Breathing and the Body

For most people, breathing isn’t really something that is given much thought, it just happens naturally. Yet this exchange of oxygen and carbon dioxide is integral to our survival.

The transportation of oxygen that occurs during the breathing process allows the body to store and release energy. Each inhalation replenishes the blood with fresh oxygen while each exhalation transports the carbon dioxide, or waste matter, back out of the body. The oxygen rich blood gets transported throughout the body to all the different cells, including the muscle cells, where it is used in the production of energy and movement.

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This process of breathing works to both energize and purify the body and mind, either as a conscious or unconscious act. There are two basic types of breathing which occur naturally; diaphragmatic and thoracic breathing.

 Diaphragmatic Breathing - Also known as ‘abdominal breathing’ is the healthy and natural state of breathing that is usually practiced when relaxed or sleeping. This style of breathing engages the diaphragm which works to draw the oxygen all the way down into the lower lobes of the lungs. This is the most effective form of breathing and naturally stimulates the parasympathetic nervous system, which has a calming and focusing effect on both the body and mind.

Thoracic Breathing - Also known as ‘Shallow breathing’, or ‘Chest breathing’, often occurs when we are scared, angry, nervous or upset. Though it can be beneficial in some specific practices, this type of breathing can stimulate the sympathetic nervous system (flight or fight response), which in turn enhances these unpleasant emotional experiences.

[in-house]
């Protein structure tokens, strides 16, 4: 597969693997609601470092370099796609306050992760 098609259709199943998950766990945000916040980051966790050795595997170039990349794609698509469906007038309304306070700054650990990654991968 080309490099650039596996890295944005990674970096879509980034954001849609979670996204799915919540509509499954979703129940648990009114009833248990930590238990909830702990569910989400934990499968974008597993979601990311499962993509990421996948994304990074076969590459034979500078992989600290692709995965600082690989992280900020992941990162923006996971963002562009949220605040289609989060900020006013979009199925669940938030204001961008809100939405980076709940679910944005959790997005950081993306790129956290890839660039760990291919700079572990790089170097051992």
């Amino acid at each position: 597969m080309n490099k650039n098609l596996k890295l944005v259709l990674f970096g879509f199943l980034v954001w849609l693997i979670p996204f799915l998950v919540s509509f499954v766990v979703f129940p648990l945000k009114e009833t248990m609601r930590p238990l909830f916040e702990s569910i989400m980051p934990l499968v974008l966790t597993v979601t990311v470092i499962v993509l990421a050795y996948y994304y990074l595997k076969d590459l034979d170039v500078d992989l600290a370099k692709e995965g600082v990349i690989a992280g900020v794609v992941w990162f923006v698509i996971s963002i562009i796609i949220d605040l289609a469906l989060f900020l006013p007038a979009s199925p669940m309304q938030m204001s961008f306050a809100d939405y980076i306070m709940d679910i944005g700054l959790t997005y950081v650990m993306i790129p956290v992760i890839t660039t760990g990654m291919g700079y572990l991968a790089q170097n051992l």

The rhythm and flow of your breathing ultimately affects your autonomic nervous system, which means it is intrinsically connected to the mood and energy of your body. Just as exercising, sleeping or getting a fright can all alter the flow of your breath, so can the flow of your breath alter and change the mood and energy of your body.

This is why breath awareness is an important consideration in all activities that work to move and manipulate the body. Learning efficient breathing techniques will not only enhance your experience and ability to practice yoga, Pilates, the GYROTONIC EXPANSION SYSTEM®, dance, tai chi, qi gong etc., it will also improve your overall quality of life by determining how you respond to stress.

Practicing nostril breathing, as mentioned in the Elephant Journal, has numerous health benefits, including optimized oxygenation. Inhaling through the nose, as opposed to inhaling through the mouth, is more efficient at pulling the oxygen all the way down into the lower lobes of the lungs because it effectively engages the diaphragm. This means that nostril breathing works to both support maximum oxygen/carbon dioxide transport, as well as stimulating the parasympathetic nervous system.

Learning to breathe efficiently is an integral aspect of conditioning the body, which is especially important for mind / body practices like Pilates and the GYROTONIC EXPANSION SYSTEM®.  By ensuring that the diaphragm is completely engaged in the breathing process, you will not only deepen your physical experience of the practices, you will also be optimizing your energy levels, as well as your clarity and focus of mind. 

 Inspiral 2016 Self-Care Tip #1: Practice deep breathing

Inhale deeply through the nose and exhale through the mouth with a deep sound of satisfaction.  Make a nice sighing sound.  Repeat 4 times.

Follow this with – inhale deeply and slowly through the nose counting to 5.  Pause.  Exhale slowly through the nose counting to 7.  Pause.  Repeat 5 times.

Enjoy the calm!